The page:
HIGH-TECH RICHES, LOW-TECH PITCHES AT WEB TRADE SHOW, NO SUBSTITUTE FOR
(Hartford Courant; 10/09/98)
With their laptops, cell phones and personal digital assistants, today's hot-
wired executives pride themselves on being able to do business with anyone from
But those same business people still felt the need to leave home and office
behind this week to gather at the Jacob K. Javits Convention Center for the
Fall Internet World trade show.
Forget the buzzwords about "virtual meetings" and "on-line commerce." When
it comes to doing serious business, even the digital elite turn to the time-
honored traditions of handshakes, eye contact and schmoozing.
All of which is why Internet World, the industry's largest trade show,
continues to thrive despite the encroachments of the Information Age on other
forms of commerce.
By the time the weeklong event closes late this afternoon, Westport-based
Mecklermedia, which organizes the show, expects that 50,000 people will have
passed through the Javits center in search of the latest Internet and World
Wide Web technologies.
"It's human interaction, and human interaction will never be replaced,"
explains Alan M. Meckler, the company's chairman and chief executive.
For exhibitors, Internet World offers a chance to reach out to customers and
prospects in ways that cyberspace, for all its vaunted interactivity, has not
come close to matching.
"Companies are nothing but people. And at a trade show, you've got a shot
at talking to those people," said Doug Drose, marketing communications
director for Inverse Network Technology Inc., of Sunnyvale, Calif.
Drose, standing at the company's booth on the show floor, said that despite
technology's march, face-to-face discussions remain the most effective way for
people to communicate. "I don't think the Web will ever be good for that," he
His opinion was seconded by Thomas Malleis, an executive for Health
Solutions Inc. who traveled from Detroit to attend Internet World.
"The technicians are here -- the people that really know the product," said
Malleis, who was comparing Web-based data-gathering software. "By coming here,
I get a chance to look at the product and make a decision."
Bjorn Jonsson traveled from Iceland to attend Internet World with a similar
quest: to help his employer, the Iceland postal service, learn about
technologies that could help it ship the mail more efficiently.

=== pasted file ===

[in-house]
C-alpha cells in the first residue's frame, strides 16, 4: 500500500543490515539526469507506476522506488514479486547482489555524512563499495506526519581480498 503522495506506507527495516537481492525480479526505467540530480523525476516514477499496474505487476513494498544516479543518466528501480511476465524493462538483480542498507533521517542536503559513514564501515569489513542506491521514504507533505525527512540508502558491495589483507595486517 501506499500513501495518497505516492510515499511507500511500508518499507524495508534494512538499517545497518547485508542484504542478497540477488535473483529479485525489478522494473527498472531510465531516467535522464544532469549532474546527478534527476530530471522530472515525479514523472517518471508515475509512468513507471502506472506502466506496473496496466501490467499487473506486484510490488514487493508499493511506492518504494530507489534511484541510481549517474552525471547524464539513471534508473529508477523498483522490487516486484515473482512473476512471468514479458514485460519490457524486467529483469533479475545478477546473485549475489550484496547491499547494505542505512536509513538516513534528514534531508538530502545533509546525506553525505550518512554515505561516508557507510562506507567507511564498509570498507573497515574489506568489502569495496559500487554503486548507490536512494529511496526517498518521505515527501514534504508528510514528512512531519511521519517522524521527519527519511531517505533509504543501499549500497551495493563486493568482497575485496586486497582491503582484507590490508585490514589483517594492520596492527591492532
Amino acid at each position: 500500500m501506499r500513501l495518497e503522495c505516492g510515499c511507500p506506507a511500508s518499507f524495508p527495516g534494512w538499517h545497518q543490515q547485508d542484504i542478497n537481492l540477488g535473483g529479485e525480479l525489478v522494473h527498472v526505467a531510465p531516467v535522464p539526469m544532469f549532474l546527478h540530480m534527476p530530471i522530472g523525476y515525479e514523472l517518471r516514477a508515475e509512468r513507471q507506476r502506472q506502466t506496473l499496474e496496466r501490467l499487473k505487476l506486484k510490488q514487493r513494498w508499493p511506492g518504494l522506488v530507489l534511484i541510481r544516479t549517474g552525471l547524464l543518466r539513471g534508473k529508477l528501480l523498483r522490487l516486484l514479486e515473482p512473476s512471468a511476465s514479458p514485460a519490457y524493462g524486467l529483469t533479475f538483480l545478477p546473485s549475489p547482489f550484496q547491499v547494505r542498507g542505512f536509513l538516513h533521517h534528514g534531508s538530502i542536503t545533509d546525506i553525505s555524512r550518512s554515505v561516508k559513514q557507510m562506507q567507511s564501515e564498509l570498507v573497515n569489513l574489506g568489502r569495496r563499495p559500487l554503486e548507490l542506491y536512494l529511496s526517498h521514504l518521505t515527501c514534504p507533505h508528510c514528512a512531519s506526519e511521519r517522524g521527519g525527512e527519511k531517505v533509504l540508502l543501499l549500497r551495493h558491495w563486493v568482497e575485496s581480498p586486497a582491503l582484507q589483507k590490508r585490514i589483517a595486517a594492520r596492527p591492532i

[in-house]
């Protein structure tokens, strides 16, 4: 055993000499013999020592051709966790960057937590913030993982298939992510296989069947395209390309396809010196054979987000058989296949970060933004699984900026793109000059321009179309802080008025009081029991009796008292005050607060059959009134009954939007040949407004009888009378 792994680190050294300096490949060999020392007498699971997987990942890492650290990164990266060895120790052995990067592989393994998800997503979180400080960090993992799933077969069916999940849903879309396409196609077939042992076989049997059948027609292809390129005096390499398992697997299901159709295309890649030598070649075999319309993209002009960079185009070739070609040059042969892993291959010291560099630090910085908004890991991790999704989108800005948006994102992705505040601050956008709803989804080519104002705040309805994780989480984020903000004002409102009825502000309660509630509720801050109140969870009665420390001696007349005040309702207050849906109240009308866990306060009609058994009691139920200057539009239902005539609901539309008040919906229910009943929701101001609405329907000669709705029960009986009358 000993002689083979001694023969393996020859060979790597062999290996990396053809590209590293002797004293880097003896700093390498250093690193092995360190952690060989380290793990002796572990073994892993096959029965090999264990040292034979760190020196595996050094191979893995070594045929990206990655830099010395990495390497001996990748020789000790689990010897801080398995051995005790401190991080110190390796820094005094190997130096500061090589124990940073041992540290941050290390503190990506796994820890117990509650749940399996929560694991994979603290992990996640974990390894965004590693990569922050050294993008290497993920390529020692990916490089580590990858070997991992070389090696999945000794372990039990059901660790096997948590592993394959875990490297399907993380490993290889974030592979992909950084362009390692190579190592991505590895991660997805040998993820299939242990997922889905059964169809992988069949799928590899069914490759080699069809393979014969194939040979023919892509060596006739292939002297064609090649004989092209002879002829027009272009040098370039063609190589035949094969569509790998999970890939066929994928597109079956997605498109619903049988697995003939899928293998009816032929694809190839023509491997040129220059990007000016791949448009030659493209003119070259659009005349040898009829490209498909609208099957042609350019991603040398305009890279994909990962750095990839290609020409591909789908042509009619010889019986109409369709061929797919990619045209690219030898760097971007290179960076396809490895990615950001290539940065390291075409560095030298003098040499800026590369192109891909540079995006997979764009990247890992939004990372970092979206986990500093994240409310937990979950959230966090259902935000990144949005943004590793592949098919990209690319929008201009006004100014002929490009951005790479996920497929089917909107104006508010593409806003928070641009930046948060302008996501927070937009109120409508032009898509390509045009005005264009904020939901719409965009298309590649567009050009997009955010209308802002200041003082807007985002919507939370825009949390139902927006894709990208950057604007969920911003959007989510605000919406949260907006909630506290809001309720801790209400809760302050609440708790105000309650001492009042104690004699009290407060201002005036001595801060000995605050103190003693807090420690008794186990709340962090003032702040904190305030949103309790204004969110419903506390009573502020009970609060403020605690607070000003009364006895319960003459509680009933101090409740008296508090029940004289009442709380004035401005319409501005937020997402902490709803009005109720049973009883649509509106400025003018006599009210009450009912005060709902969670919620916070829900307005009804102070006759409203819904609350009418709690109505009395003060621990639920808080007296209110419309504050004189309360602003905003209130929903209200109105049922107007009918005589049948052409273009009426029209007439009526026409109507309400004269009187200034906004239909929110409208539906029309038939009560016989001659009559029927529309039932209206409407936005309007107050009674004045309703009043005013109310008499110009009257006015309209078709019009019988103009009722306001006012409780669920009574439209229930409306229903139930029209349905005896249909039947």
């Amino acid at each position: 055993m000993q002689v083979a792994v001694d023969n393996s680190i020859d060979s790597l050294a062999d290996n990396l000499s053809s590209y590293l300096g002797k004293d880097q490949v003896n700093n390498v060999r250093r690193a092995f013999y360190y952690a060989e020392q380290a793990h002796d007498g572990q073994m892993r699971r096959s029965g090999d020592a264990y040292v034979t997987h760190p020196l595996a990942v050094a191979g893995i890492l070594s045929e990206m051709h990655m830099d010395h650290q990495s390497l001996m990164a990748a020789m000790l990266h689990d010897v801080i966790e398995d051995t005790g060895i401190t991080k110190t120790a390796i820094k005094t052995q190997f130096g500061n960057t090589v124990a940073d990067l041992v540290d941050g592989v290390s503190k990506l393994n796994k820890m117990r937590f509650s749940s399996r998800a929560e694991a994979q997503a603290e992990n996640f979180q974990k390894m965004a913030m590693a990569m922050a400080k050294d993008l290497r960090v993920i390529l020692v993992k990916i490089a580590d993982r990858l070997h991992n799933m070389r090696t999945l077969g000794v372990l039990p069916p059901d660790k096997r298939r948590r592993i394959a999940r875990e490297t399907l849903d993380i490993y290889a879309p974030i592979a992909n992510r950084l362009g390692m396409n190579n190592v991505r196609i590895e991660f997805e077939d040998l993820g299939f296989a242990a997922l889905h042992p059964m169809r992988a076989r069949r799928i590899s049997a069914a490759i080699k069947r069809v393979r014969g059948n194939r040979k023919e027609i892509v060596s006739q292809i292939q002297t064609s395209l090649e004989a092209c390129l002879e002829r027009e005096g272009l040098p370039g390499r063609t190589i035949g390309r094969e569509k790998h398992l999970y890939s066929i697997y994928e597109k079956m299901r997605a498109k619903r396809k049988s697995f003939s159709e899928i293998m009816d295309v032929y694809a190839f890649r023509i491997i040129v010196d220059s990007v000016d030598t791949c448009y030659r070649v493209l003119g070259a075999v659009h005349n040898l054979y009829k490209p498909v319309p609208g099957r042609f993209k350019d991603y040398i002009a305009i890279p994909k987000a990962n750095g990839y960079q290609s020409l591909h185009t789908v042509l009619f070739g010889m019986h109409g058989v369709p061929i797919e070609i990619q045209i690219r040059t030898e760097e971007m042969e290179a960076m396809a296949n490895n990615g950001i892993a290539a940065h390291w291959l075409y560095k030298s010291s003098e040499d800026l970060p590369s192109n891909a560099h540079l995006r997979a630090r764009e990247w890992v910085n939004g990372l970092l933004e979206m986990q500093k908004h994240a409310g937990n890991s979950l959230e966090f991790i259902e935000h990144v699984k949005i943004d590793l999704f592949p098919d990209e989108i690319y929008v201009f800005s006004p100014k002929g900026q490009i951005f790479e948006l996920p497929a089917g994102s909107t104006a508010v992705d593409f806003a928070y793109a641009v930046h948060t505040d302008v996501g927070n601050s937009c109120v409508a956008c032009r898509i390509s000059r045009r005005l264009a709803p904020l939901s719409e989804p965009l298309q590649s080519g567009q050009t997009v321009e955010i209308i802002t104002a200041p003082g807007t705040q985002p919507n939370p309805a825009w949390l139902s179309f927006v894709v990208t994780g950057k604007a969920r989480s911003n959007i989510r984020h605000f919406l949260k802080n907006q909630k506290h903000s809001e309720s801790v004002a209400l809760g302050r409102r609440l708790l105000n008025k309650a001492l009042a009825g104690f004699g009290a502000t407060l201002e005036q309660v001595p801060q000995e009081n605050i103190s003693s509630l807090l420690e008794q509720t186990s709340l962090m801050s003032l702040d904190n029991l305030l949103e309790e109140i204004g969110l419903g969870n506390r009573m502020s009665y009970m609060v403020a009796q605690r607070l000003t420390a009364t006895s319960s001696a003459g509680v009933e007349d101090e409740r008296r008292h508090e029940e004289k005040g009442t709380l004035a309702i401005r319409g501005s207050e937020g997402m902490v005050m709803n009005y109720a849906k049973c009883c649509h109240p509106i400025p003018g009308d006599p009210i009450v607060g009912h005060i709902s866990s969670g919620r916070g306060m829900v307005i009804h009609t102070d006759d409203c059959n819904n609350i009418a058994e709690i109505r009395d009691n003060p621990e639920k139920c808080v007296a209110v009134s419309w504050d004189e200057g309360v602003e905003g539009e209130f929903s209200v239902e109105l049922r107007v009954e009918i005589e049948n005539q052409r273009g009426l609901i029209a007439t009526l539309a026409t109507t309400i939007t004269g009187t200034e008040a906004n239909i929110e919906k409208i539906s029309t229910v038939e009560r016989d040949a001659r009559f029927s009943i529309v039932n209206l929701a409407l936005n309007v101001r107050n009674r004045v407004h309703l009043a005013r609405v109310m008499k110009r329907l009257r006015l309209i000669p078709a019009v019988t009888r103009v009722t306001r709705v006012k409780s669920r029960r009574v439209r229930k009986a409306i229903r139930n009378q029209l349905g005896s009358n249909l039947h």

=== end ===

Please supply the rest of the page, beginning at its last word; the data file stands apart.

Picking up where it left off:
"We are experts in transportation, but not technology," Jonsson said. "Here
you have a comprehensive overview of the state of the art."
Exhibitors and attendees alike touted the convenience of being able to see a
wide variety of technologies at a single time and place, all while being freed
from the interruptions and pressures of a normal workday.
"It's hard to find as many things in such a short period of time," said
Robert Travinsky, of Castrol North America in Wayne, N.J. "In a couple of
hours, you can see a lot."
Alexander Richardson, president of Branford-based Lexitech, which makes
computerized kiosk displays, said attendees aren't the only ones gathering
valuable information at trade shows. Exhibitors can also learn a lot about
their prospective customers if they plan properly, he said.
"The trade shows are hopefully going to separate out all the serious buyers
from the people who are just kicking the tires," Richardson said. "It's a very
efficient way to do business."
In a fast-moving industry such as the Internet, trade shows and the
professional conferences that typically accompany them provide a handy way for
executives to stay current with the latest technological developments.
Keeping tabs on the competition is a side benefit. "It's the perfect
opportunity to see who's doing what with who," said Michele Dotterer, an
account executive with Detroit-based Intelisys.
Yet another advantage of trade shows is their habit of offering actual
product demonstrations. Although it's one thing to hear a product described,
it's often quite another to actually see the product in action.
To be sure, software-makers will often ship demonstration versions of their
products to prospective business clients. But that requires the recipients to
install the software and figure out how to operate it on their own.
Then, too, there's the serendipity of stumbling across something interesting
at a trade show that you might not otherwise have found.
"There's no question that you could get a lot of the same information by
going on the Web," said John Pallatto, a senior editor at Internet Business
magazine. "But here, you get to see the whole landscape all at once."
But there is a price to be paid -- usually in the form of sore feet, aching
backs, stiff shoulders and bleary eyes.
A weary Sigi Hoehle, an editor from Germany, seemed to embody that
exhaustion as she rested on a stool near the close of Wednesday's exhibition.
Had she done a lot of walking that day?
"Yes," she said conspiratorially, "but actually it was in SoHo shopping."